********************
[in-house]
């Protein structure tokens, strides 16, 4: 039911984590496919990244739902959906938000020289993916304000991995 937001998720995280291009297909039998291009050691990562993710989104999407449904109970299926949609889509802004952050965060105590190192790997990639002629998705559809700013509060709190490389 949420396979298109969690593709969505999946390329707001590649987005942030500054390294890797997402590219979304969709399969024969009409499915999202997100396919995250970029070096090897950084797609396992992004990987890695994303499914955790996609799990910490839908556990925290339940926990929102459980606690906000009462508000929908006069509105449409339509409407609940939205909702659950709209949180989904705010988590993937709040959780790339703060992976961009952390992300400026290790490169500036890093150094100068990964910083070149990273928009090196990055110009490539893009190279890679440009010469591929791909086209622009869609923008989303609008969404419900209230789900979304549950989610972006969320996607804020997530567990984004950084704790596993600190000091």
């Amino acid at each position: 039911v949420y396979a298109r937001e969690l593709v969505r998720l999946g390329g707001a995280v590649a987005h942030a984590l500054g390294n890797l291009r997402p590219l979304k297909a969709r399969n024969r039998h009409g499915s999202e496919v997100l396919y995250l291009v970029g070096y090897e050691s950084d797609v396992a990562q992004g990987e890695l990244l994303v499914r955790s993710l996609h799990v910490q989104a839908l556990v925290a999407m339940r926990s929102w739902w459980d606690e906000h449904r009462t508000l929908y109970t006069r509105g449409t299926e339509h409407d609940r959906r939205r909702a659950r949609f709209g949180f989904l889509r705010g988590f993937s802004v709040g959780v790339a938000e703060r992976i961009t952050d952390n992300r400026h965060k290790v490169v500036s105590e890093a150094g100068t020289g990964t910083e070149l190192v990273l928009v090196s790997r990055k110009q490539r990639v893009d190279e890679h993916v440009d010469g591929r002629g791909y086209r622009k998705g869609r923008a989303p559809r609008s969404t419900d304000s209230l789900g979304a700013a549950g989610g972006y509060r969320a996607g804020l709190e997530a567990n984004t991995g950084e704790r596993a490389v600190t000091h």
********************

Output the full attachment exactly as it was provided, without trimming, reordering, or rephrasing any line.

[in-house]
């Protein structure tokens, strides 16, 4: 039911984590496919990244739902959906938000020289993916304000991995 937001998720995280291009297909039998291009050691990562993710989104999407449904109970299926949609889509802004952050965060105590190192790997990639002629998705559809700013509060709190490389 949420396979298109969690593709969505999946390329707001590649987005942030500054390294890797997402590219979304969709399969024969009409499915999202997100396919995250970029070096090897950084797609396992992004990987890695994303499914955790996609799990910490839908556990925290339940926990929102459980606690906000009462508000929908006069509105449409339509409407609940939205909702659950709209949180989904705010988590993937709040959780790339703060992976961009952390992300400026290790490169500036890093150094100068990964910083070149990273928009090196990055110009490539893009190279890679440009010469591929791909086209622009869609923008989303609008969404419900209230789900979304549950989610972006969320996607804020997530567990984004950084704790596993600190000091």
């Amino acid at each position: 039911v949420y396979a298109r937001e969690l593709v969505r998720l999946g390329g707001a995280v590649a987005h942030a984590l500054g390294n890797l291009r997402p590219l979304k297909a969709r399969n024969r039998h009409g499915s999202e496919v997100l396919y995250l291009v970029g070096y090897e050691s950084d797609v396992a990562q992004g990987e890695l990244l994303v499914r955790s993710l996609h799990v910490q989104a839908l556990v925290a999407m339940r926990s929102w739902w459980d606690e906000h449904r009462t508000l929908y109970t006069r509105g449409t299926e339509h409407d609940r959906r939205r909702a659950r949609f709209g949180f989904l889509r705010g988590f993937s802004v709040g959780v790339a938000e703060r992976i961009t952050d952390n992300r400026h965060k290790v490169v500036s105590e890093a150094g100068t020289g990964t910083e070149l190192v990273l928009v090196s790997r990055k110009q490539r990639v893009d190279e890679h993916v440009d010469g591929r002629g791909y086209r622009k998705g869609r923008a989303p559809r609008s969404t419900d304000s209230l789900g979304a700013a549950g989610g972006y509060r969320a996607g804020l709190e997530a567990n984004t991995g950084e704790r596993a490389v600190t000091h």